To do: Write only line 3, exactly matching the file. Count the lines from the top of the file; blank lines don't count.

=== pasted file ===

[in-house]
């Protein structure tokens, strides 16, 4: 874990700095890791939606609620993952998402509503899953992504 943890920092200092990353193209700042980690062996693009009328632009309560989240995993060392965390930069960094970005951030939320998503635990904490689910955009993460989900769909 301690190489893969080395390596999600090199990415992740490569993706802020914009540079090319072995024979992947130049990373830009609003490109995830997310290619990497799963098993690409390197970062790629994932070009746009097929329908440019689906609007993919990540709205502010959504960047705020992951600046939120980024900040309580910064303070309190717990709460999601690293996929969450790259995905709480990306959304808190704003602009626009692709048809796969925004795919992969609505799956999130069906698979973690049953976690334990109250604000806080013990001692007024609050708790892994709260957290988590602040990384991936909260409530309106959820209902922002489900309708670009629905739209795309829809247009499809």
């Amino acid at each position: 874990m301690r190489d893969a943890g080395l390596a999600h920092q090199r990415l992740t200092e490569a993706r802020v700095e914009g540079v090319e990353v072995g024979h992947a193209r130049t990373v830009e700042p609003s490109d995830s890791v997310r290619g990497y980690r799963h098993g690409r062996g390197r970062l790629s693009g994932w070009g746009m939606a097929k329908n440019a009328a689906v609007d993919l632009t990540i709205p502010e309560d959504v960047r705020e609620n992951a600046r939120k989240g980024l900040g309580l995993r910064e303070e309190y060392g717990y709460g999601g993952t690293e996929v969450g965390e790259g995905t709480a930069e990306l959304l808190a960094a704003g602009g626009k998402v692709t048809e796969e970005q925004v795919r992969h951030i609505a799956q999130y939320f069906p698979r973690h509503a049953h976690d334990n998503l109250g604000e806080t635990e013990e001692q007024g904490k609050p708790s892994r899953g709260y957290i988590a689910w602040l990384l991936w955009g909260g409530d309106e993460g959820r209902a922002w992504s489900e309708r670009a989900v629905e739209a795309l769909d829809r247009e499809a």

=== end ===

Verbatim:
């Amino acid at each position: 874990m301690r190489d893969a943890g080395l390596a999600h920092q090199r990415l992740t200092e490569a993706r802020v700095e914009g540079v090319e990353v072995g024979h992947a193209r130049t990373v830009e700042p609003s490109d995830s890791v997310r290619g990497y980690r799963h098993g690409r062996g390197r970062l790629s693009g994932w070009g746009m939606a097929k329908n440019a009328a689906v609007d993919l632009t990540i709205p502010e309560d959504v960047r705020e609620n992951a600046r939120k989240g980024l900040g309580l995993r910064e303070e309190y060392g717990y709460g999601g993952t690293e996929v969450g965390e790259g995905t709480a930069e990306l959304l808190a960094a704003g602009g626009k998402v692709t048809e796969e970005q925004v795919r992969h951030i609505a799956q999130y939320f069906p698979r973690h509503a049953h976690d334990n998503l109250g604000e806080t635990e013990e001692q007024g904490k609050p708790s892994r899953g709260y957290i988590a689910w602040l990384l991936w955009g909260g409530d309106e993460g959820r209902a922002w992504s489900e309708r670009a989900v629905e739209a795309l769909d829809r247009e499809a």